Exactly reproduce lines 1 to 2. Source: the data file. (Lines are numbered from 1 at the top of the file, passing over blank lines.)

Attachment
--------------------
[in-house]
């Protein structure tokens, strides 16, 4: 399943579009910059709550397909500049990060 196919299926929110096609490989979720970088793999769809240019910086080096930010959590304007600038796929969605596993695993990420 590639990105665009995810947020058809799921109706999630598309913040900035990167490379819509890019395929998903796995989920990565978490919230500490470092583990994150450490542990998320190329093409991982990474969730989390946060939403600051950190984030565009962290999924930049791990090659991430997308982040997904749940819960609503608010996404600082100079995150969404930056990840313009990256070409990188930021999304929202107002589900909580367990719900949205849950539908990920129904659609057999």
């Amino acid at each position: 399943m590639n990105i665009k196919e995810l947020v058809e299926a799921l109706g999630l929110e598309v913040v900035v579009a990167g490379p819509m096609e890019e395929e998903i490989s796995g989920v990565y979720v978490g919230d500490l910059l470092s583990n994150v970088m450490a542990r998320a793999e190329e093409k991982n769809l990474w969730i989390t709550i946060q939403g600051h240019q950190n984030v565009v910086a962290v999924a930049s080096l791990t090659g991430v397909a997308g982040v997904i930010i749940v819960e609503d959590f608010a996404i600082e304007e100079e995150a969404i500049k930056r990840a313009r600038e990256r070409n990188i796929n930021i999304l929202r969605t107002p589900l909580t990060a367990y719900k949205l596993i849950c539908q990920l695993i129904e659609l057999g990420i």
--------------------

[in-house]
């Protein structure tokens, strides 16, 4: 399943579009910059709550397909500049990060 196919299926929110096609490989979720970088793999769809240019910086080096930010959590304007600038796929969605596993695993990420 590639990105665009995810947020058809799921109706999630598309913040900035990167490379819509890019395929998903796995989920990565978490919230500490470092583990994150450490542990998320190329093409991982990474969730989390946060939403600051950190984030565009962290999924930049791990090659991430997308982040997904749940819960609503608010996404600082100079995150969404930056990840313009990256070409990188930021999304929202107002589900909580367990719900949205849950539908990920129904659609057999």